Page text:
Romney Energy Memo: Obama’s Energy Policy is Not Working for America

Obama considers his energy disasters to be “significant progress.”

Mitt Romney’s new energy memo says:

Today the Obama Administration released a one-year progress report on its “Blueprint for a Secure Energy Future.” This blueprint, which calls for higher taxes, higher spending, and more regulation and subsidies, has produced the results we would expect:

— Fewer leases and permits, and declining oil production, on federal lands
— Off-shore production in decline, with drilling equipment leaving for other parts of the world
— Gas prices skyrocketing and costing the average family thousands of dollars
— Power plants shutting down and threatening the reliability of the electric grid
— Electric vehicle sales missing targets by a factor of ten, leading to mass layoffs

Or, as the Obama Administration describes it, “significant progress”…

3 thoughts on “Romney Energy Memo: Obama’s Energy Policy is Not Working for America”

  1. WTI is no longer the relevent benchmark crude that it once was. The Keystone XL portion from Cushing to the Gulf Coast was supposed to have alleviated this, but….

  2. Neither. Correlation doesn’t equal causation, especially with the human equation as the non-confounding factor.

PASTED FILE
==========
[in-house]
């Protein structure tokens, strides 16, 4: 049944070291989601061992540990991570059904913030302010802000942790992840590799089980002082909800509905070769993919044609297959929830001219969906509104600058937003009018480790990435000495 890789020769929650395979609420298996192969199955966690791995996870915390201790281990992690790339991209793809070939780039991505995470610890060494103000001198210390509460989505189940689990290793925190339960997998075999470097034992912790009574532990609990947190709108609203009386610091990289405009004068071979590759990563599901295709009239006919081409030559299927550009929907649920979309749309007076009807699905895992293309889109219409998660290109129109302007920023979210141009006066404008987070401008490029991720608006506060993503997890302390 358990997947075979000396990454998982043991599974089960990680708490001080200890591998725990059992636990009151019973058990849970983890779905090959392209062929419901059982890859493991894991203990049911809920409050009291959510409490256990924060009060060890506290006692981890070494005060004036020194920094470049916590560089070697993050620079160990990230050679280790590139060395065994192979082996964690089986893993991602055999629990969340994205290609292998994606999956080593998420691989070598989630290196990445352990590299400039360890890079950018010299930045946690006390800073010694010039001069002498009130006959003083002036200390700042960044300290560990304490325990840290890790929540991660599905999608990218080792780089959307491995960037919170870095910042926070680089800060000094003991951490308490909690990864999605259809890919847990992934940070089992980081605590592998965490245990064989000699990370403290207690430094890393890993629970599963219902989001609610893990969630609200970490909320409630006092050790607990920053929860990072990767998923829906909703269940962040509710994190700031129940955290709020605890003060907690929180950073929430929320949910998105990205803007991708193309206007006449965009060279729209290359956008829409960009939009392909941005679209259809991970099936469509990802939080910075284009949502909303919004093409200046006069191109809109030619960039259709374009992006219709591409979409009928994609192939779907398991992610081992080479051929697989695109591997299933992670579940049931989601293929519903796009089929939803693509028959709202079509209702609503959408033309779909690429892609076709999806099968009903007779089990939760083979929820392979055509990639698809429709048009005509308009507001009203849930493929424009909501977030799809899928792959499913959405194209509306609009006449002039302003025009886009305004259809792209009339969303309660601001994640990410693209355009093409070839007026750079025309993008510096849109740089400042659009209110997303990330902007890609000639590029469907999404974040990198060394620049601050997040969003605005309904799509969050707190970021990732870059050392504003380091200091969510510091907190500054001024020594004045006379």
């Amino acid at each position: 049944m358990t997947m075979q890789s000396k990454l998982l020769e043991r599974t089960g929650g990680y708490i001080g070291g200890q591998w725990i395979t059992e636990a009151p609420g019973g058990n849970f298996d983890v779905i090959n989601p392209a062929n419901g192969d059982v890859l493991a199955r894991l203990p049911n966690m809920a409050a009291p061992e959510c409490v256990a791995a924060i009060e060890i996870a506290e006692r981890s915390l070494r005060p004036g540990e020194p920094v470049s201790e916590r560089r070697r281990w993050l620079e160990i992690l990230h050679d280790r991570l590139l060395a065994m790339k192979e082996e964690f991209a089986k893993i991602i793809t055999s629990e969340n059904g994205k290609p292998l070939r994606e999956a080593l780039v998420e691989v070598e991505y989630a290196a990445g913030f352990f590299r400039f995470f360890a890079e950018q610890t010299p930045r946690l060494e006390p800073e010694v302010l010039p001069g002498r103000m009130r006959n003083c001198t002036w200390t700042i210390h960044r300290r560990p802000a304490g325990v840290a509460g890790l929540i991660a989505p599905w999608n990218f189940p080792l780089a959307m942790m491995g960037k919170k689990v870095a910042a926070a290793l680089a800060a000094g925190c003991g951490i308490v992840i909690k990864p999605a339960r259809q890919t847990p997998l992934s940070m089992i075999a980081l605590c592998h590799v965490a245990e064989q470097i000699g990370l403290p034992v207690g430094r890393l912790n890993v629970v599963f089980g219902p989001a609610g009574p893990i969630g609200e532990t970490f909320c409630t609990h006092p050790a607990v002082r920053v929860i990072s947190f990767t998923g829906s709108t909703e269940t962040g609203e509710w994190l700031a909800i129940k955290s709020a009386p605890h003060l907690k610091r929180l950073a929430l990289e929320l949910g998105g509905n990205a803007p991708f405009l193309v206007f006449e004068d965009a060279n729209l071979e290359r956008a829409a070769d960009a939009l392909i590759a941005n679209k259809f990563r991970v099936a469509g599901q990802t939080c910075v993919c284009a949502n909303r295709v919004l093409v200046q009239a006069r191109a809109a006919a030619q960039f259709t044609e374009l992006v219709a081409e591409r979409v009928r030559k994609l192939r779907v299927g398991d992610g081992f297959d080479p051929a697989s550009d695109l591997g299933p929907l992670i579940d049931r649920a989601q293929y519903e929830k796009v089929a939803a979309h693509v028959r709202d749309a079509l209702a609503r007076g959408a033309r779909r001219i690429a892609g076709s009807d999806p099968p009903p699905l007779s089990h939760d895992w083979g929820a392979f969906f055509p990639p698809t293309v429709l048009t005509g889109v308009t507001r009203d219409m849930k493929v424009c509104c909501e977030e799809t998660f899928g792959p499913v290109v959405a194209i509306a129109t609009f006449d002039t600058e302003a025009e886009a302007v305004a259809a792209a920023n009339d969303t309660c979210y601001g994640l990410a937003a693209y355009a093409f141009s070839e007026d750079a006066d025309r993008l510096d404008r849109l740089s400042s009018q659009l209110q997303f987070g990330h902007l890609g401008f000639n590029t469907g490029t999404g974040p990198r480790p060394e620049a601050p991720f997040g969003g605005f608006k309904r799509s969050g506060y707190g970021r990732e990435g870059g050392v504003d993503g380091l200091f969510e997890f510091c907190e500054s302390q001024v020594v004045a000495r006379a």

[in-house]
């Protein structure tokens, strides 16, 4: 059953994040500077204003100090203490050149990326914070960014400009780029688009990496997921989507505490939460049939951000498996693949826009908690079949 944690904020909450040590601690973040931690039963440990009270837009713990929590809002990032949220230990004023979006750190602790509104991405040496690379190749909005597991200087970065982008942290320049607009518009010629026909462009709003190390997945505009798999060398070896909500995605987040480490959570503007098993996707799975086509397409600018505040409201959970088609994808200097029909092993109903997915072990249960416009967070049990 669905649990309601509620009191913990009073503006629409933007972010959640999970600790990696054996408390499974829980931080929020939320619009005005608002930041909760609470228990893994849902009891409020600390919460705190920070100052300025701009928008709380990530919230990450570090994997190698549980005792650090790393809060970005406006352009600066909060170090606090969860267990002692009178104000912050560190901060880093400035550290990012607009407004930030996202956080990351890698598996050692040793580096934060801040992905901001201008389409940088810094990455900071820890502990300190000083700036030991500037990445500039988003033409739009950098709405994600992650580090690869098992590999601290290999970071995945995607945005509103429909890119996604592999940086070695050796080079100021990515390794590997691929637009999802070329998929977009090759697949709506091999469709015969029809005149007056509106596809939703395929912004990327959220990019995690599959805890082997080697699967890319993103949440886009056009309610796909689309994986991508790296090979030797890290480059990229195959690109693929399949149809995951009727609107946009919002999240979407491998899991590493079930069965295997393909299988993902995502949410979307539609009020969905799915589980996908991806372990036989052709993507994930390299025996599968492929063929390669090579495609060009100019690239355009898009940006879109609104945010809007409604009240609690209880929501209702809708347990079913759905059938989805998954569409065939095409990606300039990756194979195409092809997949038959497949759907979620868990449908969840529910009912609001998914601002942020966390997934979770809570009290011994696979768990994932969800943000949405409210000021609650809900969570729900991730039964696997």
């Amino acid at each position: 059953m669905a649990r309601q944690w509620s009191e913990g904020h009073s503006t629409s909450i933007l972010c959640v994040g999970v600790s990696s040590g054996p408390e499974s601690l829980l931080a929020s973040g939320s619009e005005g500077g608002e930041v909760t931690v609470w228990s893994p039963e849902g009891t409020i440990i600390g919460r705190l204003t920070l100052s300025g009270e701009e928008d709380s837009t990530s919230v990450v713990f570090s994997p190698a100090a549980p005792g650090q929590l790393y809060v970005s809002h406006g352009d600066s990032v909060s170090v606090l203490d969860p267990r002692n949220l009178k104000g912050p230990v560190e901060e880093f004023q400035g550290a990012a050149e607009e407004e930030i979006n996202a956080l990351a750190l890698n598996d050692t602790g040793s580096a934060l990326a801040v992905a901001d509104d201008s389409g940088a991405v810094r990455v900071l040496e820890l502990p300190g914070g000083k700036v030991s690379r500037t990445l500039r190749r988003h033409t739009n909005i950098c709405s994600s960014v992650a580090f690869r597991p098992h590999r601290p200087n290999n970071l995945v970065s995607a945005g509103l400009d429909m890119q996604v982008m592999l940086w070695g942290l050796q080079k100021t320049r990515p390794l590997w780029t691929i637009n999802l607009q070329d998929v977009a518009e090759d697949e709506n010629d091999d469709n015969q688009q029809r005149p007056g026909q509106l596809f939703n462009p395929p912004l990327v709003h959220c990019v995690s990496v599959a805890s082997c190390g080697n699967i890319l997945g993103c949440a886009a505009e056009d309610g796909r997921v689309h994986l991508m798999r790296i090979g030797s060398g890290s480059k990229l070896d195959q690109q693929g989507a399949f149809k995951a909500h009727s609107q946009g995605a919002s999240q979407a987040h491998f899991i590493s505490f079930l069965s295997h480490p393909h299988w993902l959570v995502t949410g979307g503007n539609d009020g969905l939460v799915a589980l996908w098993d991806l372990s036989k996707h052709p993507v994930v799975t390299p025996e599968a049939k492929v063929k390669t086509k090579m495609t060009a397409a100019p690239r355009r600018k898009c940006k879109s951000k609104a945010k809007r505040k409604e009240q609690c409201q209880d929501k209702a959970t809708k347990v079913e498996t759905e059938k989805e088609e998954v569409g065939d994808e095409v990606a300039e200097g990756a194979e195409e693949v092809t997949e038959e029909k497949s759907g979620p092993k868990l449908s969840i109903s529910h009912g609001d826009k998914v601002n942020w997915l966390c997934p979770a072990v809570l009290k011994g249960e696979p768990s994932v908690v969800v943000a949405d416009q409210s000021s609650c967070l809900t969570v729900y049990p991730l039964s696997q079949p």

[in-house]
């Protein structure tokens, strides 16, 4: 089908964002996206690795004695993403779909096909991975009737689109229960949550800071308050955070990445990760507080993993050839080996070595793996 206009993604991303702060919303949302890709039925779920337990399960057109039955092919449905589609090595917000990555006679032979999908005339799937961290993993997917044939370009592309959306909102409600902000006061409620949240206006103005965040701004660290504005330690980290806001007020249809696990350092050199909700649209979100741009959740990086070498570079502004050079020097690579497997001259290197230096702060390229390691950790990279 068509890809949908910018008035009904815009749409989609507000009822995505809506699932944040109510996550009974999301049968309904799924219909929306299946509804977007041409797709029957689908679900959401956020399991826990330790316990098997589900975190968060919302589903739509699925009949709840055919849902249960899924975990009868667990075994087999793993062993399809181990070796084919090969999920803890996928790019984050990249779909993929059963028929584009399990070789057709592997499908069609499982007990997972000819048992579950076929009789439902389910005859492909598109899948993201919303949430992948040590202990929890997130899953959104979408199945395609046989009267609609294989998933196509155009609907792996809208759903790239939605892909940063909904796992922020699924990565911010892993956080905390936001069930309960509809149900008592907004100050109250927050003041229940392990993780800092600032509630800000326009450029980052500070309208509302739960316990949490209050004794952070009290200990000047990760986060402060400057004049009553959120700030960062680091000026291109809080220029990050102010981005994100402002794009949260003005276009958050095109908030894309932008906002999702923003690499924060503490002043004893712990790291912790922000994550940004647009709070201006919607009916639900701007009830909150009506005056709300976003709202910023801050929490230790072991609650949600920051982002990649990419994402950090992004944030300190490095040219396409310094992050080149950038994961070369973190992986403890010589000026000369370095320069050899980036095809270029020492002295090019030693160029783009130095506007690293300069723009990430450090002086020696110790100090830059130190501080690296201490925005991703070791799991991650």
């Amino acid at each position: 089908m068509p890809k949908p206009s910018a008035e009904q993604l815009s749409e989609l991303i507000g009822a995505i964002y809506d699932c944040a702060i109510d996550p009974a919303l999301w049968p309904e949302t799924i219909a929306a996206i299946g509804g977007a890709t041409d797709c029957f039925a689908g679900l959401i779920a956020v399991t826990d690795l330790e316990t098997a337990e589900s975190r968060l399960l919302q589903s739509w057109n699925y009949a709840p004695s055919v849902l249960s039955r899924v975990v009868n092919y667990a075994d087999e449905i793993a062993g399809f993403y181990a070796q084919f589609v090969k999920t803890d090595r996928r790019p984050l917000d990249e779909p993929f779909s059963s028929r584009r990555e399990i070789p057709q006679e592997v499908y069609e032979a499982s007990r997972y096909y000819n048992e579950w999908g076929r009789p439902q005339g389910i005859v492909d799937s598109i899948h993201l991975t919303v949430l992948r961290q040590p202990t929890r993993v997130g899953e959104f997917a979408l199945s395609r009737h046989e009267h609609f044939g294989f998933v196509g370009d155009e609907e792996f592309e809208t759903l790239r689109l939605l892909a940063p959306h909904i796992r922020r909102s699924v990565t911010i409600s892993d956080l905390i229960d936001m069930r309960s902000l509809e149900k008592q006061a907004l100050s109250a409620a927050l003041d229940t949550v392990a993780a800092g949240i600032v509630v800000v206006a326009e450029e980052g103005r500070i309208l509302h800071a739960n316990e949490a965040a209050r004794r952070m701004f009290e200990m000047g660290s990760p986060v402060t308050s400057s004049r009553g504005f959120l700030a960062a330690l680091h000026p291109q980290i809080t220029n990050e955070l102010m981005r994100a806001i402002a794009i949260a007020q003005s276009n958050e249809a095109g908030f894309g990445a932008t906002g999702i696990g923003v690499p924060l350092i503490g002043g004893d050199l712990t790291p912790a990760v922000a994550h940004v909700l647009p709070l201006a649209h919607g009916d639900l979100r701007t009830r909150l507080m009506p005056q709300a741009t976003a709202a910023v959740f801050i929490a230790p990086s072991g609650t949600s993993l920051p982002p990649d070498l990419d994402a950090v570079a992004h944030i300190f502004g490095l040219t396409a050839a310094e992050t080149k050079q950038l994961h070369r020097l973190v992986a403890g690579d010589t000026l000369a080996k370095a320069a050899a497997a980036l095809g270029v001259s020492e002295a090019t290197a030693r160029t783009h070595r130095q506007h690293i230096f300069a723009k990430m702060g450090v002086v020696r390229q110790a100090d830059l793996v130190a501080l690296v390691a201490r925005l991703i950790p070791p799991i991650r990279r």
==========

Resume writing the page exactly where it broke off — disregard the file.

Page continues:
3. The WTI crack spread this morning is $32, versus $13 for Brent, a spread of $19, which curiously enough is the current spread between WTI and Brent crude oil prices.

    The weekly WTI spot crude oil price in the first week of March, 2008 was $103, and the average Midwest gasoline retail price was $3.15.

    The weekly WTI spot crude oil price in the first week of March, 2012 was $108, and the average Midwest gasoline retail price was $3.82.

    So, an increase of 12¢ per gallon of WTI crude, from 3/08 to 3/12, corresponded to an increase of 67¢ per gallon of gasoline.

    Note that from the first week of March, 2008 to the first week of March, 2012, the price of Brent increased from $102 to $125, an increase of 55¢ per gallon of crude.

    So, are product prices in the Midwest (check out those crack spreads) more closely following WTI or Brent crude oil prices?

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